Look beyond the newest condos.
Check out older buildings.
Condo listings are a dime a dozen in Toronto. But those glass towers are often built after 1991, which means they’re not subject to rent control like older buildings — which could lead to higher initial rent, or a nasty surprise increase later.
To get more bang for your buck, it’s worth trying older buildings — like low-rise apartments — instead.
A bonus? Older homes and apartment buildings are often owned by “career landlords” who actively maintain the building.
Or try almost-finished ones.
On the flip side, renting a unit from a brand new building that’s not even finished yet could also lead to a deal.
Toronto renter Ben Singer lives in a “pretty nice place” at St. Clair Avenue West and Avenue Road for under-market rent. He says that’s partly because he moved into the condo before it had the promised amenities and retail outlets.
“When I moved in, it was not exactly all finished — there was no LCBO, there was no Longo’s — but I’m currently paying the early move-in rent and have the amenities one would be paying a lot more for,” he says.
While Singer is paying $1,400 a month for his one-bedroom, the average rent for similar units in the building is now upwards of $1,700, he says. (His rent could eventually go up because there’s no rent control, of course.)
“It was worth putting up with a fair bit of construction,” he adds.
Use a real estate agent.
Singer also swears by the real estate agent who did all the legwork. And he didn’t have to pay a penny for the service — the fees are paid by whoever is trying to rent out their unit.
“(Real estate agents) have the capacity to filter out a lot of stuff and save you a lot of time,” Singer says.
Ana Yavari, who’s also renting right now in Toronto, takes a slightly different approach: Rather than using one agent, she finds it helpful to scour websites like Condos.ca and reach out to the agent of a specific place that catches her eye.
“Your chances of snagging the unit before anyone else are much, much better,” she explains.
Cast a wide net
There’s a wide selection of websites, blogs, and Facebook groups available for Toronto renters, so it makes sense to check out as many as possible when you’re looking for an apartment.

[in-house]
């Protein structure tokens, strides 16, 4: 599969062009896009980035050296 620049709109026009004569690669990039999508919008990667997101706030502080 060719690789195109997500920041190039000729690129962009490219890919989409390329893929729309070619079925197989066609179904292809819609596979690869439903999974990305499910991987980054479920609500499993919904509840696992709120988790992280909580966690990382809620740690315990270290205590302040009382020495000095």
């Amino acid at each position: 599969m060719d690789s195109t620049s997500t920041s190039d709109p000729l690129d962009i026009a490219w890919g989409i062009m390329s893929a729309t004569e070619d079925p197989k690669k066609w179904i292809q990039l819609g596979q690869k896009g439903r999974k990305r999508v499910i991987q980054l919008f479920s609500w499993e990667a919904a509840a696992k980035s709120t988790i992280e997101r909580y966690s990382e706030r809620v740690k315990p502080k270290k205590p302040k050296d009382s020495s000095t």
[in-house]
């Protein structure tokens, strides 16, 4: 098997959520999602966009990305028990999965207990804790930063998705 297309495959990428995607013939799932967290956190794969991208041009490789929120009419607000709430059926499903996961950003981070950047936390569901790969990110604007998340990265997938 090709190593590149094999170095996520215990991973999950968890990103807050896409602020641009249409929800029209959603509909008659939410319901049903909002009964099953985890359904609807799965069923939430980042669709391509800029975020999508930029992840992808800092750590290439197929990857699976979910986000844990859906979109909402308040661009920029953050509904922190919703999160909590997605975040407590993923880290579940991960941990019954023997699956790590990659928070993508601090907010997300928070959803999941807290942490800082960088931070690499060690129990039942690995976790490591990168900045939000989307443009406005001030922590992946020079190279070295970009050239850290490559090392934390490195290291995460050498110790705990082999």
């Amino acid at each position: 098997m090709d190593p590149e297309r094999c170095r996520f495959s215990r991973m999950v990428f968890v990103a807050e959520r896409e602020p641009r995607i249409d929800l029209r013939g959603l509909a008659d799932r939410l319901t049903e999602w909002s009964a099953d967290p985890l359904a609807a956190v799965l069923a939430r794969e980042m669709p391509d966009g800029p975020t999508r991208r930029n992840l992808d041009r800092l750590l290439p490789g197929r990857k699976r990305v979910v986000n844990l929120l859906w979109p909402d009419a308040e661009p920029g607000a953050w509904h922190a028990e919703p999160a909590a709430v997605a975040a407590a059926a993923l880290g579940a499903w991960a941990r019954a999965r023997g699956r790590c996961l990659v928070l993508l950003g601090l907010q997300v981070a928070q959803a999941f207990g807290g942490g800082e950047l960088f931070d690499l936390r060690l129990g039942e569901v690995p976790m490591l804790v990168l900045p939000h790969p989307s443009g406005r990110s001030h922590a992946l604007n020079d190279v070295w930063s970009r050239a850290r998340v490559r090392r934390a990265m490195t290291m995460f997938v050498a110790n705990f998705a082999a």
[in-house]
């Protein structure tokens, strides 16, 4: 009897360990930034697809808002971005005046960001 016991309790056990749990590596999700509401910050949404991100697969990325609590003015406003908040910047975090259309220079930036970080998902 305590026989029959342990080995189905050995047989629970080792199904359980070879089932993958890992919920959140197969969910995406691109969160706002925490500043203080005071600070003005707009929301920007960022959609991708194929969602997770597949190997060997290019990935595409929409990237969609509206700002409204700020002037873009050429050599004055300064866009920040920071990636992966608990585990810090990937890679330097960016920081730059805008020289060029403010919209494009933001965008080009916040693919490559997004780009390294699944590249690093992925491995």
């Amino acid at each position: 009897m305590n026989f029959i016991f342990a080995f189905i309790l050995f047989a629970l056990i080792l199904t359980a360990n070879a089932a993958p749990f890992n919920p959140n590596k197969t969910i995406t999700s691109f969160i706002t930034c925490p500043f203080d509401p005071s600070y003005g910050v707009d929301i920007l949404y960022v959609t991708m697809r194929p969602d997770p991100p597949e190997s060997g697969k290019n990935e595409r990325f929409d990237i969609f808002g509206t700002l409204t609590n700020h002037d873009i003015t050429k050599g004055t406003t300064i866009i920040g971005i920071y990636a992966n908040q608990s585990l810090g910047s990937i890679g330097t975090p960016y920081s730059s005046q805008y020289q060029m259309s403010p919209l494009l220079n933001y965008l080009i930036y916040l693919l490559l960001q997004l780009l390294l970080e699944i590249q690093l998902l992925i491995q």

Some of them even bring the search right to you, be it through Facebook notifications or email notifications at ViewIt or Condos.ca based on whatever criteria you choose. In contrast, others cater to specific needs, like roommate-finding service Apartmate.
Come prepared to viewings.
When do you find your dream apartment, it can be competitive — so it helps to come prepared to viewings with all the possible documents and references a landlord might want.
These are the big three you’ll need at most viewings:
- References (personal, professional, past landlords). References can be anybody who knows you, outside of your family.
- Proof of employment letter (should include the contact information for your employer, when you started, and current salary)
- Credit Report is a must-have for tenants hoping to rent in Toronto. This should be the full report, including score and details.
It doesn’t hurt to have a chequebook handy, too, in case you can sign off on the lease and provide cheques for first and last month’s rent on the spot.
(However, if a landlord is asking for cold hard cash upfront, you might want to steer clear — as a Radio-Canada investigation recently revealed, buildings across the city are using tactics that violate provincial tenancy laws.)
If your credit score is low (below 650), there are ways to raise it over time. Also, see if the landlord will accept a co-signer as some will.
It’s good to keep in mind your apartment deal-breakers and neighbourhood preferences. But if you’re on a budget, Klaas encourages keeping an open mind.
“Our secret was being flexible with what we wanted,” she says. “We don’t need a shoebox apartment in the young, trendy areas of the city.”